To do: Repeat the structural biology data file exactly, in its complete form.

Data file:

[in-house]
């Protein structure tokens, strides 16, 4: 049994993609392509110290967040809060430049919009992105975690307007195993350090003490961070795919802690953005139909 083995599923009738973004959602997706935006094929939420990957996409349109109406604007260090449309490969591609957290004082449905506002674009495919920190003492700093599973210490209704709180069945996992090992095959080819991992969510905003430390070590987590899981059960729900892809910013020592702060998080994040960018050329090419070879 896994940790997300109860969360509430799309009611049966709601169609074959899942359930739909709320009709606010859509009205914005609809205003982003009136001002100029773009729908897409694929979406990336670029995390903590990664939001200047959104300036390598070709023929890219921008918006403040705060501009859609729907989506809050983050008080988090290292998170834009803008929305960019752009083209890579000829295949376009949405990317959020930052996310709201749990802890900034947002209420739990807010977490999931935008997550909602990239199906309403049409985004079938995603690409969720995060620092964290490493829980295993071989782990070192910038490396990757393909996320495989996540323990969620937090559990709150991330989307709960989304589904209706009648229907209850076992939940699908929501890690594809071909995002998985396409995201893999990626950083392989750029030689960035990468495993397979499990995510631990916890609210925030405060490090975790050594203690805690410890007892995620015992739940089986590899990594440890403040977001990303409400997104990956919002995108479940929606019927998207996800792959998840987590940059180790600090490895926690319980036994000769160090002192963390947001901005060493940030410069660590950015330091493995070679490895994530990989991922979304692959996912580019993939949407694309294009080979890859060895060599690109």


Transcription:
[in-house]
């Protein structure tokens, strides 16, 4: 049994993609392509110290967040809060430049919009992105975690307007195993350090003490961070795919802690953005139909 083995599923009738973004959602997706935006094929939420990957996409349109109406604007260090449309490969591609957290004082449905506002674009495919920190003492700093599973210490209704709180069945996992090992095959080819991992969510905003430390070590987590899981059960729900892809910013020592702060998080994040960018050329090419070879 896994940790997300109860969360509430799309009611049966709601169609074959899942359930739909709320009709606010859509009205914005609809205003982003009136001002100029773009729908897409694929979406990336670029995390903590990664939001200047959104300036390598070709023929890219921008918006403040705060501009859609729907989506809050983050008080988090290292998170834009803008929305960019752009083209890579000829295949376009949405990317959020930052996310709201749990802890900034947002209420739990807010977490999931935008997550909602990239199906309403049409985004079938995603690409969720995060620092964290490493829980295993071989782990070192910038490396990757393909996320495989996540323990969620937090559990709150991330989307709960989304589904209706009648229907209850076992939940699908929501890690594809071909995002998985396409995201893999990626950083392989750029030689960035990468495993397979499990995510631990916890609210925030405060490090975790050594203690805690410890007892995620015992739940089986590899990594440890403040977001990303409400997104990956919002995108479940929606019927998207996800792959998840987590940059180790600090490895926690319980036994000769160090002192963390947001901005060493940030410069660590950015330091493995070679490895994530990989991922979304692959996912580019993939949407694309294009080979890859060895060599690109």